Attendance at the Germantown Artists Roundtable — held on the third Thursday of every month at the First Presbyterian Church on Chelten Avenue — holds relatively steady, but that doesn’t mean artists are punctual.
Attendees arrived even later than usual on Thursday, perhaps weighed down by the day’s heat, but the two-hour meeting was as full as ever of local art initiatives.
Rev. Kevin Porter of First Presbyterian, a Roundtable leader, welcomed about 30 attendees.
Prepping to make Germantown a model
Photographer Gary Reed spoke to the group about the inaugural Germantown Photo Walk coming up on Saturday.
Since last month, “interest in the Photo Walk has exploded,” said Reed, who has been inundated with e-mails from photographers who want to participate.
The interest is not just local; Reed recounted a message from a Delaware man who plans to join Germantown residents for the event, in honor of his grandparents who lived in the neighborhood.
“If all those people show up, we’re going to need a permit” to meet in Vernon Park, he said.
Anyone is welcome to join the Photo Walk, which will run from 9 a.m. to 11 a.m. on Saturday. Participants will meet on the Greene Street side of Vernon Park.
Reed has yet to find event sponsors. He said he hopes a large turnout at the inaugural event will help attract sponsors next time who could aid in printing and displaying photos, and making an after-party possible.
A few local venues, including the Germantown Historical Society and the new Imperfect Gallery, have expressed interest in hosting exhibitions of images from Germantown Photo Walks.
Sculptor Andy Walker spoke about a project slated for this summer at 313 S. Broad St.
Funded last winter through an appeal on the crowd-funding website Kickstarter, the Renewed Urban Studio Tent (RUST) will be a meditation on the city’s myriad abandoned properties, and an art-making venue itself.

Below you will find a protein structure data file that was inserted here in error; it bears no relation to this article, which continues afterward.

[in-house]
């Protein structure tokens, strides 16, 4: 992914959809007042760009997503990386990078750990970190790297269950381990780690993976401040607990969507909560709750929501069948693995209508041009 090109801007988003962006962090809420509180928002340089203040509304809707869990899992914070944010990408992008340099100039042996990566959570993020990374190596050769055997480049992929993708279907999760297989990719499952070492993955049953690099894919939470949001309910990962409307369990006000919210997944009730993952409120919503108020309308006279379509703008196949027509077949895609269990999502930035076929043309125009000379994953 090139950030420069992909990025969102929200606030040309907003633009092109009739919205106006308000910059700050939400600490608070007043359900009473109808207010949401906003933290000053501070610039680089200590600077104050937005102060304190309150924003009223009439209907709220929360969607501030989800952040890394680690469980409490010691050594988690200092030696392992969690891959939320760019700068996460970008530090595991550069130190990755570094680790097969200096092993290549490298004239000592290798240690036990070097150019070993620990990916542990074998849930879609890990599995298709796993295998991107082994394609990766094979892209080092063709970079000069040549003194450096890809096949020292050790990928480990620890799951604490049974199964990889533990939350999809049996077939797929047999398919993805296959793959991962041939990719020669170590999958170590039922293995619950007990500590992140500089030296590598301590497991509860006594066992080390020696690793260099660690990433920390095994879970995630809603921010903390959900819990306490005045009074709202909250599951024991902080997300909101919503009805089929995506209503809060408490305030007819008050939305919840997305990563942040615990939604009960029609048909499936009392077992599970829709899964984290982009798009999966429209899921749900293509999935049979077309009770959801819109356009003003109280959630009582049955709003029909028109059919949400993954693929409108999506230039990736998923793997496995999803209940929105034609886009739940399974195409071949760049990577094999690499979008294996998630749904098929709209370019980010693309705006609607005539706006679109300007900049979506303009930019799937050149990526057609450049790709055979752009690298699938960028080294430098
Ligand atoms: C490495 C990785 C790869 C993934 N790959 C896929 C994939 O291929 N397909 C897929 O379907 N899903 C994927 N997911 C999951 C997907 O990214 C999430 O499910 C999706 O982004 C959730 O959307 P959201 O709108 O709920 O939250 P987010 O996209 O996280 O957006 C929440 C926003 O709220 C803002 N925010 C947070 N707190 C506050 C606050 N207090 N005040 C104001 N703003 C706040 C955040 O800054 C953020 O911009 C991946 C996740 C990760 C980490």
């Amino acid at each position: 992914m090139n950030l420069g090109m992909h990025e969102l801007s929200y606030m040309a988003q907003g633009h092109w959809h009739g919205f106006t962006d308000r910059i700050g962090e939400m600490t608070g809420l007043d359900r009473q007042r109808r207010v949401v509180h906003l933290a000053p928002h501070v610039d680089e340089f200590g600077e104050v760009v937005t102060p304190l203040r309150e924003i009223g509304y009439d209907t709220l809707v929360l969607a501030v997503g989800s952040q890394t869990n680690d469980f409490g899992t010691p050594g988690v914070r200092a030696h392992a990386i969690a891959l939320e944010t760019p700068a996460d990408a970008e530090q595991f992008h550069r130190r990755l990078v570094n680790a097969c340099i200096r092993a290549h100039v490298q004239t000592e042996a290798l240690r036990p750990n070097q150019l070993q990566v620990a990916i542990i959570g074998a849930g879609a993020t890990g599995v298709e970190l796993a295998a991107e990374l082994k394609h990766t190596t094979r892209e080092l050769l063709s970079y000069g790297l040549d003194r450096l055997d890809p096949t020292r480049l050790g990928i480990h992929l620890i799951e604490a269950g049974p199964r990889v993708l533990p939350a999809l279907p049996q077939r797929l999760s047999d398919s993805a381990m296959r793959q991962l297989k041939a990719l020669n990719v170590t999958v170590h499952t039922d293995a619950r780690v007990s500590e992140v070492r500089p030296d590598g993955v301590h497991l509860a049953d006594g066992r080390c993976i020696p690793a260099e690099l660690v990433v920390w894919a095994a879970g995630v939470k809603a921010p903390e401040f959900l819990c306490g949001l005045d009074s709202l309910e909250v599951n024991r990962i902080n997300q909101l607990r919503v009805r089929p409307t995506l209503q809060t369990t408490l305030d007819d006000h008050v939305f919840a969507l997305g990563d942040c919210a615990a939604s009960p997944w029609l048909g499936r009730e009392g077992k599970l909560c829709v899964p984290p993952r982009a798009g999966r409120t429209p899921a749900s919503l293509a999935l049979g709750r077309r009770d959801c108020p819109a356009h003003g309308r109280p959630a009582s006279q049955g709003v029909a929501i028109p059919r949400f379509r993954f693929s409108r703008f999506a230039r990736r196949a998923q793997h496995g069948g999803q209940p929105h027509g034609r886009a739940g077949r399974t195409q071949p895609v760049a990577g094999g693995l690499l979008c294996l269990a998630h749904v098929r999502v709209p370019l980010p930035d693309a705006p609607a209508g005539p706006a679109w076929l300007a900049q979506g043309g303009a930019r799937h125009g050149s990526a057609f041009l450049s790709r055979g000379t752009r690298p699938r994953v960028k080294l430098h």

RUST will be a domed 10-by-15 foot structure built on a skeleton of chicken wire, recycled wood and insulating newspapers. Its skin will be an application of recycled slag cement.
Community members are welcomed to participate by bringing “small recyclables” and usable bits of refuse to be pressed into the cement skin of the structure August 1-3.
Walker, who is working with Andy Heisey on the project, explained that the city of Philadelphia has about 40,000 abandoned buildings – not to mention empty buildings whose absentee owners simply let them decay. Raising awareness for these city blights has been a passion of Walker’s for the last few years, examined in a recent art project that projected “ghostly” images on the visages of abandoned Broad Street buildings.
He said he hopes that RUST will help visitors question the city’s epidemic of abandoned properties.
New artist contribution
The meeting concluded with a contribution from recent Germantown transplant Tieshka Smith of Mom of Three Photography. She showcased an array of strikingly candid street photography from Germantown’s grittiest corners.
“There are a lot of people who aren’t at the table to talk about how the community is changing,” she said. “I want to give them a voice.”
Instead of snapping photos for aesthetic value and departing the scene, Smith said she enjoys interacting with her subjects whenever she can.
In a fluid presentation that paired her recollections of her subjects’ names and stories with a variety of color and black-and-white photos, Smith illuminated some of the neighborhood’s best characters.
The next Artists Roundtable will start at 7 p.m. (or thereabouts) on Thursday, July 19.